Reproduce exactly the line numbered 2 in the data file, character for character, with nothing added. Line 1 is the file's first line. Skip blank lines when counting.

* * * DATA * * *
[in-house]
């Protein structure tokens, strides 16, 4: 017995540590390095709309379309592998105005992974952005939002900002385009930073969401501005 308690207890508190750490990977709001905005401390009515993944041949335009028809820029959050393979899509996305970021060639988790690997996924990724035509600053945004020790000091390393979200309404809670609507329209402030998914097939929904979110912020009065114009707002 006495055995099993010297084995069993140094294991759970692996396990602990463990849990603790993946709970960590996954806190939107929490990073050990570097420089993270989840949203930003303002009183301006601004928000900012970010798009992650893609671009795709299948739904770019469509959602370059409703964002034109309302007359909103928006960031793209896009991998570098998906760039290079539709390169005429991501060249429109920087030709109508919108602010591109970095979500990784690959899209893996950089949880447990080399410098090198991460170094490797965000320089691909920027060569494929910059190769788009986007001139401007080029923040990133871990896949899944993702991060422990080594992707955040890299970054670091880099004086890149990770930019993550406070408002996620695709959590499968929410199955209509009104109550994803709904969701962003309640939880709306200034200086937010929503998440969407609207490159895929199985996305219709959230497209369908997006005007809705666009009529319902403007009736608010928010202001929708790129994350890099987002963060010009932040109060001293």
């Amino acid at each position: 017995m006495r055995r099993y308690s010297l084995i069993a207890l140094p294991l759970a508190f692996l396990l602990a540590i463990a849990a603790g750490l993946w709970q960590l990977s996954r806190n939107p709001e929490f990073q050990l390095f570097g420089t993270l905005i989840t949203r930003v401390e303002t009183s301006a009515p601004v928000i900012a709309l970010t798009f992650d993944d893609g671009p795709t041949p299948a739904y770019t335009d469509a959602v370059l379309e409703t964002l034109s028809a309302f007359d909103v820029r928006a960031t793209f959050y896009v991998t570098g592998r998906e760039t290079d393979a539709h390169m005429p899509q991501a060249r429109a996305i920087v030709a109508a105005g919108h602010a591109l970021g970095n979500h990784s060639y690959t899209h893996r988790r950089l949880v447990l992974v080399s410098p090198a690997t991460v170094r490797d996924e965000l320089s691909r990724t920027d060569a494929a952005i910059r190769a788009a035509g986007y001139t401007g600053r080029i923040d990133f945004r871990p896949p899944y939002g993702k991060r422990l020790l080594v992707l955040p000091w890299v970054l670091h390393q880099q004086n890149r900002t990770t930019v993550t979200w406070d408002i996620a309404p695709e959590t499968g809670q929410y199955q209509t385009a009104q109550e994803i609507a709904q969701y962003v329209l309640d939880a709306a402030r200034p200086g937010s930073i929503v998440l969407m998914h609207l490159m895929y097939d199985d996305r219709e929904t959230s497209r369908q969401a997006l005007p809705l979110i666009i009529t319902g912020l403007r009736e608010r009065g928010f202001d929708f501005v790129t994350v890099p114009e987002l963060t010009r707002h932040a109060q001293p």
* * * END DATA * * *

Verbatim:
């Protein structure tokens, strides 16, 4: 017995540590390095709309379309592998105005992974952005939002900002385009930073969401501005 308690207890508190750490990977709001905005401390009515993944041949335009028809820029959050393979899509996305970021060639988790690997996924990724035509600053945004020790000091390393979200309404809670609507329209402030998914097939929904979110912020009065114009707002 006495055995099993010297084995069993140094294991759970692996396990602990463990849990603790993946709970960590996954806190939107929490990073050990570097420089993270989840949203930003303002009183301006601004928000900012970010798009992650893609671009795709299948739904770019469509959602370059409703964002034109309302007359909103928006960031793209896009991998570098998906760039290079539709390169005429991501060249429109920087030709109508919108602010591109970095979500990784690959899209893996950089949880447990080399410098090198991460170094490797965000320089691909920027060569494929910059190769788009986007001139401007080029923040990133871990896949899944993702991060422990080594992707955040890299970054670091880099004086890149990770930019993550406070408002996620695709959590499968929410199955209509009104109550994803709904969701962003309640939880709306200034200086937010929503998440969407609207490159895929199985996305219709959230497209369908997006005007809705666009009529319902403007009736608010928010202001929708790129994350890099987002963060010009932040109060001293």